University of Cambridge > > MRC LMB Seminar Series > Milstein Lecture 2021: Organoids to model human diseases

Milstein Lecture 2021: Organoids to model human diseases

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Stem cells are the foundation of all mammalian life. Stem cells build and maintain our bodies throughout life. Two types of stem cells are discerned. 1) Embryonic stem cells (ES cells) are briefly present in the early human or mouse embryo, a few days after fertilization. These ES cells can be grown indefinitely in the lab and have the potential to build each and every tissue in our body. Because of this ‘pluripotency’, ES cells hold great promise for therapeutic application in the field of regenerative medicine. It is also possible to take skin cells (or other cells) from adults and convert these in the lab into cells with ES properties, so called iPS cells. Many of the hurdles that ES cell technology have faced, do not exist for iPS cells. 2) Adult stem cells. Every organ in our body is believed to harbor its own dedicated stem cells. These adult stem cells replace tissue that is lost due to wear and tear, trauma and disease. Adult stem cells are highly specialized and can only produce the tissue in which they reside; they are ‘multipotent’. Examples are bone marrow stem cells that make all blood cells, skin stem cells and gut stem cells. Even the brain is now known to harbor its specialized stem cells. The adult stem cells allow us to live 80-90 years, but this comes at a cost: they are the cells that most easily transform into cancer cells. Both types of stem cells can be used to establish ‘organoids’, 3D structures established in a dish, that recapitulate many aspects of the organ they represent. Pluripotent stem cells can be taken through the developmental steps that establish organs during embryogenesis. This has worked particularly well for parts of the the central nervous system, the kidney and GI organs. We have shown that adult epithelial stem cells carrying the generic Lgr5 marker can be cultured under tissue-repair conditions and generate epithelial organoids directly from healthy and diseased organs such as the gut, the liver, the lung and the pancreas. Organoid technology opens a range of avenues for the study of development, physiology and disease, for drug development and for personalized medicine. In the long run, cultured mini-organs may replace transplant organs from donors and hold promise in gene therapy.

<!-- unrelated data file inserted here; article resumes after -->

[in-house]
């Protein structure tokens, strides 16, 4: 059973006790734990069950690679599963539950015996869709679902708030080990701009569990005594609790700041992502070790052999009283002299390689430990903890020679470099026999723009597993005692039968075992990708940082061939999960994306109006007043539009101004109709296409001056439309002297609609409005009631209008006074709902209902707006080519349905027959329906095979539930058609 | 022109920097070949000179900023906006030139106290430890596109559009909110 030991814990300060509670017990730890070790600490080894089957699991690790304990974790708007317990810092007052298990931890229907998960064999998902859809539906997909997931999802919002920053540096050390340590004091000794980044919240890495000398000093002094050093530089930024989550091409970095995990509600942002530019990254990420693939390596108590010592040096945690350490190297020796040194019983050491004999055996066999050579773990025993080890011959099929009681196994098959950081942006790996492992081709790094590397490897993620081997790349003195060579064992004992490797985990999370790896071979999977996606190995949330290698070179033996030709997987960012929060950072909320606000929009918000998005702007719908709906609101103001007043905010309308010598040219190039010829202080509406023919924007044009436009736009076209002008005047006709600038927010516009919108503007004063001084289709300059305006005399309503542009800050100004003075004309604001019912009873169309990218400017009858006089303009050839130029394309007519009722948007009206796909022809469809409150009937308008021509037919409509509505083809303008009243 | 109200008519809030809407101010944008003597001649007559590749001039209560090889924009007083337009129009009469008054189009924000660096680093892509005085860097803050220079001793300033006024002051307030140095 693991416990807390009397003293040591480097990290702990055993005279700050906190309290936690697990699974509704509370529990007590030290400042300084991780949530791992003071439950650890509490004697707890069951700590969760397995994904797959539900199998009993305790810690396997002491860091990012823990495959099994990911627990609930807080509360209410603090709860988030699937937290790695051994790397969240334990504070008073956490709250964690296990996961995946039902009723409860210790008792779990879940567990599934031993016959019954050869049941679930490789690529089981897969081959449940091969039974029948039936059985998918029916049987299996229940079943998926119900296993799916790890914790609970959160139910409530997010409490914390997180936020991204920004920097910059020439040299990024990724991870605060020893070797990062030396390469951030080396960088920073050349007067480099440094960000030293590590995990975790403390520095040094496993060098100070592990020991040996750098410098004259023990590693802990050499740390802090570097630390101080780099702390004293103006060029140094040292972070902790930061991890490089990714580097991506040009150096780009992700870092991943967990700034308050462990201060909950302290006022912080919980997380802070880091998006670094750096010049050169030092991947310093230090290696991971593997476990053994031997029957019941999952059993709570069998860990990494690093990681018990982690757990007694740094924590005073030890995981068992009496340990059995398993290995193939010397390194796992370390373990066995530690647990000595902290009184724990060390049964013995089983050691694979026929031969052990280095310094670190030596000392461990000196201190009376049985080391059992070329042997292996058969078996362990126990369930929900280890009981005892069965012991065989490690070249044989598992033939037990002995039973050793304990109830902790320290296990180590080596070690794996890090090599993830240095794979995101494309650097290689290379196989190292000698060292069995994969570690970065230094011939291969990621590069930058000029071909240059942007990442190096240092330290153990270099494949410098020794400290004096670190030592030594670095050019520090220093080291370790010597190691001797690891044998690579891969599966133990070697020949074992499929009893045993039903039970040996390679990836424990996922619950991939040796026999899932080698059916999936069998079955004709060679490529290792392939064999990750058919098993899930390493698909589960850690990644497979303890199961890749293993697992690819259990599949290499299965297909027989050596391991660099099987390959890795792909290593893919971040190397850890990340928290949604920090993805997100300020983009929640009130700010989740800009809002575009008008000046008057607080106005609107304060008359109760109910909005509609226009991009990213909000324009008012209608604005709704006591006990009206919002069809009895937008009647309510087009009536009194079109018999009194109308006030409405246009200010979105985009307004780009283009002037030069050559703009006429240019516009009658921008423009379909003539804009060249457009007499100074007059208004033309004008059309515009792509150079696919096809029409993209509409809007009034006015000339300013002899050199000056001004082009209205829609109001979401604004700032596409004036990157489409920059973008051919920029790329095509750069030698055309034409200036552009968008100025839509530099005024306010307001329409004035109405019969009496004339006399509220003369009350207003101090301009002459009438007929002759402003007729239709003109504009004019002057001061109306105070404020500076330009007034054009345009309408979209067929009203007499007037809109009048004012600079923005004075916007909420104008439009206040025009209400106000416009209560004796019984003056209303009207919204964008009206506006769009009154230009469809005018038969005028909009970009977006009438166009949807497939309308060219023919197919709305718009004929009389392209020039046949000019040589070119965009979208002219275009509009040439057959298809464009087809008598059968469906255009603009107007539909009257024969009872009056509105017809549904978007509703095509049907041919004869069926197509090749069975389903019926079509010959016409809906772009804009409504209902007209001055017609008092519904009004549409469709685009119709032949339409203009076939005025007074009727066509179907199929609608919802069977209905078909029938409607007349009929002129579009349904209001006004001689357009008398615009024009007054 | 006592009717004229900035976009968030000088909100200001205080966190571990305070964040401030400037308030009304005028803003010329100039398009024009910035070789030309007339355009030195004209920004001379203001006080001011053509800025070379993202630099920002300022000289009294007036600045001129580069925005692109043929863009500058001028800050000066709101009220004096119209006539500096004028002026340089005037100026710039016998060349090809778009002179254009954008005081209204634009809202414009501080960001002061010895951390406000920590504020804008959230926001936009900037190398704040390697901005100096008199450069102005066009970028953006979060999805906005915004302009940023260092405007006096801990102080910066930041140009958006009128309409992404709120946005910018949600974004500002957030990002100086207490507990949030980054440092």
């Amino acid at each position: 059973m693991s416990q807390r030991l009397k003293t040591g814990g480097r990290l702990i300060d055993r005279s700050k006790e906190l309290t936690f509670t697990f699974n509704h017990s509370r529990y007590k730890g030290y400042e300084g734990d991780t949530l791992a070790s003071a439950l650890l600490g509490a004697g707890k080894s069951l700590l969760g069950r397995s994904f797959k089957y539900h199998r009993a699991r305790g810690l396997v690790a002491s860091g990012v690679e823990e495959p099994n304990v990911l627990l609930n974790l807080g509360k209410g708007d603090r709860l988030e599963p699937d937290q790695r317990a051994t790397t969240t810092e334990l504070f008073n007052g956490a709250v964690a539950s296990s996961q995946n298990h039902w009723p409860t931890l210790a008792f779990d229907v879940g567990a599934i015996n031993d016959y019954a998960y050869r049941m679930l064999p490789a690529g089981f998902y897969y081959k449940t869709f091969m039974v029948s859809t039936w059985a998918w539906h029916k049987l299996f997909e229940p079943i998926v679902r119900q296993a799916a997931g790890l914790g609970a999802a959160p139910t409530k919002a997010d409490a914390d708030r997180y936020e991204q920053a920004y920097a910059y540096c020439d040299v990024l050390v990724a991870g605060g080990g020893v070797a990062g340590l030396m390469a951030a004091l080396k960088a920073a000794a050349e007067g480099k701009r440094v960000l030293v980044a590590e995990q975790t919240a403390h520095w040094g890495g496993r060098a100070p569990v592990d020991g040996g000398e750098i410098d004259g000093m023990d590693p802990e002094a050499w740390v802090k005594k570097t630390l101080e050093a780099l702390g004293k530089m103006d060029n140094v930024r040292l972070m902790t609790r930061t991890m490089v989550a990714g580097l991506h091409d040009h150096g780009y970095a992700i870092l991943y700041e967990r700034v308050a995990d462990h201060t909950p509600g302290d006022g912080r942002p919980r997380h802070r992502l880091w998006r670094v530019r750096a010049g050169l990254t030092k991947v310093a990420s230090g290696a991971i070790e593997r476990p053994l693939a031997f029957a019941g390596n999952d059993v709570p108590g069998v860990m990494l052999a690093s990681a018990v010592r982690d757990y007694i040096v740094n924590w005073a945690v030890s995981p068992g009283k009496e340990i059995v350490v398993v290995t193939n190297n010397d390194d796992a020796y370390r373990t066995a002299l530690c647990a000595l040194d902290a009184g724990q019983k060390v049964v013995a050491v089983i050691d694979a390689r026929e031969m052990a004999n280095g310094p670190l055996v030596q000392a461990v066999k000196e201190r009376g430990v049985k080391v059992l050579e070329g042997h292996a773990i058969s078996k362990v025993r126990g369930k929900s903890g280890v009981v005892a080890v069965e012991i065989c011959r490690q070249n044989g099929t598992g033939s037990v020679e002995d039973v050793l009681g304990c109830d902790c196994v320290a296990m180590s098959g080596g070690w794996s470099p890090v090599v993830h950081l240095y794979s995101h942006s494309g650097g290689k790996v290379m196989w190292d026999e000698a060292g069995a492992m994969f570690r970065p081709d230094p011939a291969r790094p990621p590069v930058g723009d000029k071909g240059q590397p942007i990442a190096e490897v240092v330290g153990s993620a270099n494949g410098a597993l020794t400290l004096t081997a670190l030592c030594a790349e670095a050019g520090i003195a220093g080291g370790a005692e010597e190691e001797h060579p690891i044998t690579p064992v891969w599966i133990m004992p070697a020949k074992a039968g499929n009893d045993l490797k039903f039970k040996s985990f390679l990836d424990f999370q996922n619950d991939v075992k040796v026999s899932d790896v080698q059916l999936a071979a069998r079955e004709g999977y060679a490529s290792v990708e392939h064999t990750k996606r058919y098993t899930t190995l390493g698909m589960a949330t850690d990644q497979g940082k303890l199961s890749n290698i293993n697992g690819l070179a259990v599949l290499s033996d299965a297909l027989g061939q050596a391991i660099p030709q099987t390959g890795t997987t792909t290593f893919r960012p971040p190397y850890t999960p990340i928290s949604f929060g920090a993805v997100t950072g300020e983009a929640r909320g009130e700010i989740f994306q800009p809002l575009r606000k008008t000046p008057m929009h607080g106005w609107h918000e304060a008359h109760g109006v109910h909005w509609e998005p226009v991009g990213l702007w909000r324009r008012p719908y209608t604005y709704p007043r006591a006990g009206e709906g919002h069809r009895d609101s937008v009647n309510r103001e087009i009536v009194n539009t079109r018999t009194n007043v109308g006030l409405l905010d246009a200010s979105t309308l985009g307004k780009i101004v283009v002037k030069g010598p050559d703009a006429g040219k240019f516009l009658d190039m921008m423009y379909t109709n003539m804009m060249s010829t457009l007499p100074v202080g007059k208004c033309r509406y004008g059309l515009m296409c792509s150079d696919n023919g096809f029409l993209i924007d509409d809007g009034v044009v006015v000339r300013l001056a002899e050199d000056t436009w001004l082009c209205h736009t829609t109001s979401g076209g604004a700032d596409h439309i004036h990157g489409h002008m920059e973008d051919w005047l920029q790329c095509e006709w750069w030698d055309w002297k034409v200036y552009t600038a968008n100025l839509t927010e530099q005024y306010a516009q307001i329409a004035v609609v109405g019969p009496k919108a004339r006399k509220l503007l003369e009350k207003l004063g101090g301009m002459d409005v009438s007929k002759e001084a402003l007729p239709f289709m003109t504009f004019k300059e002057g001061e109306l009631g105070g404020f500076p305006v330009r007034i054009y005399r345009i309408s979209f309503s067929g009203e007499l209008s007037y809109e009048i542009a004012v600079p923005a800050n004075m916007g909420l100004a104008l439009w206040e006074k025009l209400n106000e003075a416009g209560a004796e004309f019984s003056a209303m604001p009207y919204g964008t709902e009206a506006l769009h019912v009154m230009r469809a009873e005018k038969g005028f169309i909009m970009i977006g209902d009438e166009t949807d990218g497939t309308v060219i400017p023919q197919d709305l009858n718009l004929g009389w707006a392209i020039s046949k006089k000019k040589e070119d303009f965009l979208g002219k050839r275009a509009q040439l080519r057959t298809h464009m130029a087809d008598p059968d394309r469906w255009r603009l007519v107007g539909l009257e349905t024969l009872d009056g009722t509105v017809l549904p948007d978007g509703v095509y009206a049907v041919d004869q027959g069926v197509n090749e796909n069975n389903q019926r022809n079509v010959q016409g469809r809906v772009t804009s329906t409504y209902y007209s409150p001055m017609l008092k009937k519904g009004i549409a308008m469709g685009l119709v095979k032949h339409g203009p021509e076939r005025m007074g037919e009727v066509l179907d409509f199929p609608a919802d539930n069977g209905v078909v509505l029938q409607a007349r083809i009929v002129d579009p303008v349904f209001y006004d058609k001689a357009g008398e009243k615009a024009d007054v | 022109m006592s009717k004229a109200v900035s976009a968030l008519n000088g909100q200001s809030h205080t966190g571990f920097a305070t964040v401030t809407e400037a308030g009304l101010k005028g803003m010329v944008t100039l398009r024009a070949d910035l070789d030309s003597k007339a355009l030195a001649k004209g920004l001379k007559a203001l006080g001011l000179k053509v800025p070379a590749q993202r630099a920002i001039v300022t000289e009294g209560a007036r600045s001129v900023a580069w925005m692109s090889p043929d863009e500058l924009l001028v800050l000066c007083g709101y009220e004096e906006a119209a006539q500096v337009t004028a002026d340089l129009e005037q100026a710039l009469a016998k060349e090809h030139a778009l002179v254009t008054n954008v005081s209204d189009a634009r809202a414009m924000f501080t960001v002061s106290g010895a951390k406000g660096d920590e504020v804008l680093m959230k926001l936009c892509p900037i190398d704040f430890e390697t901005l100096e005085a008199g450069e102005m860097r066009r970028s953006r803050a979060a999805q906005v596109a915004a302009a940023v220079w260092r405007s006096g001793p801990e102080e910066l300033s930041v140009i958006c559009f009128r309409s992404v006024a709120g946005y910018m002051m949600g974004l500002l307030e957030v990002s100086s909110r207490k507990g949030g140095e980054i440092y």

This talk is part of the MRC LMB Seminar Series series.

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